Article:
I am a little nervous of giving up my electric toothbrush altogether. So as a compromise, I’m using my bamboo and electric toothbrushes once a day, thus cutting in half my plastic use.

The bamboo cotton buds feel exactly the same as normal ones, without any plastic. They are 100% biodegradable and can go straight in the compost. They are more more expensive at £1.99 for 100. As a middle ground, up until now I’ve been using Sainsbury’s baby cotton buds, which are made of paper and 55p for 300.

You may be wondering what the little tablets are – well they are toothpaste! You crush them between your teeth and brush with a wet toothbrush. They take a little getting used to but do foam up pretty well. I’m also using these once a day and sticking to my normal toothpaste at night.

Easy Zero Waste Swap 10: Zero Waste Toiletries

Bathrooms tend to be full of plastic bottles, and ours is no different. I am trying a few zero waste swaps, with great success, and will be trying more! So far, we have zero waste sun cream, deodorant and shampoo. The Green People reef-safe suncream has plastic-free packaging made from sugar cane, which is also fully recyclable. The Shade all-natural sunscreen and Elsa’s natural deodorant come in metal reusable or recyclable tins. Earth Conscious deodorant and Beauty Kubes are packaged in cardboard.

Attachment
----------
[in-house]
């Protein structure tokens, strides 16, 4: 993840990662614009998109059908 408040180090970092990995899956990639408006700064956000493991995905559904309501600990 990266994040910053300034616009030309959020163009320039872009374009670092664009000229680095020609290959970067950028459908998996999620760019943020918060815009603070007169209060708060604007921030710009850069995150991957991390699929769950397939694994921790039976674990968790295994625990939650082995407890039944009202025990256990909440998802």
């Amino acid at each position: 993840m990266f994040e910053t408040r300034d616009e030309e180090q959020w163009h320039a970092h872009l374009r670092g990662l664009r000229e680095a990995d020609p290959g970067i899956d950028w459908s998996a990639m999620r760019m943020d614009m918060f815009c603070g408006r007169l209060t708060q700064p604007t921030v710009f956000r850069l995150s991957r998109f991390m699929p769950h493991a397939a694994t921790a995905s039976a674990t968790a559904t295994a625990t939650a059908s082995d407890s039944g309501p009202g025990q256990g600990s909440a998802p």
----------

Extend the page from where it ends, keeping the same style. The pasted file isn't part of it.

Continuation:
Sun cream, deodorant and shampoo easy zero waste swaps

We also have hand soap and I will be investigating conditioner soaps and washing up soaps next. I recommend getting a bamboo sleigh-style soap disk to allow the soap to drain, otherwise it can get slimy.

Easy Zero Waste Swap 11: Eco-Friendly Periods

It is possible to have a (more) comfortable and eco-friendly period! Here are some easy zero waste swaps you can try too.

Period Pants

Modibodi sent me some period pants to review for my guide to having an eco-friendly festival, and I’m a convert.

“Modibodi™ uses high quality natural fabrics and breathable tech-savvy blends (Bamboo, Merino Perform Wool and Microfibre) with the latest in antimicrobial fibres for a soft, silky fit.”

Modibodi

I like the Classic Bikini pants in Black. You can use them alone on heavy period days, or overnight for protecting your sheets.

Wearing a Boody Bamboo vest and Modibodi period pants
  • The top layer quickly wicks away moisture, fights bacteria and stops smells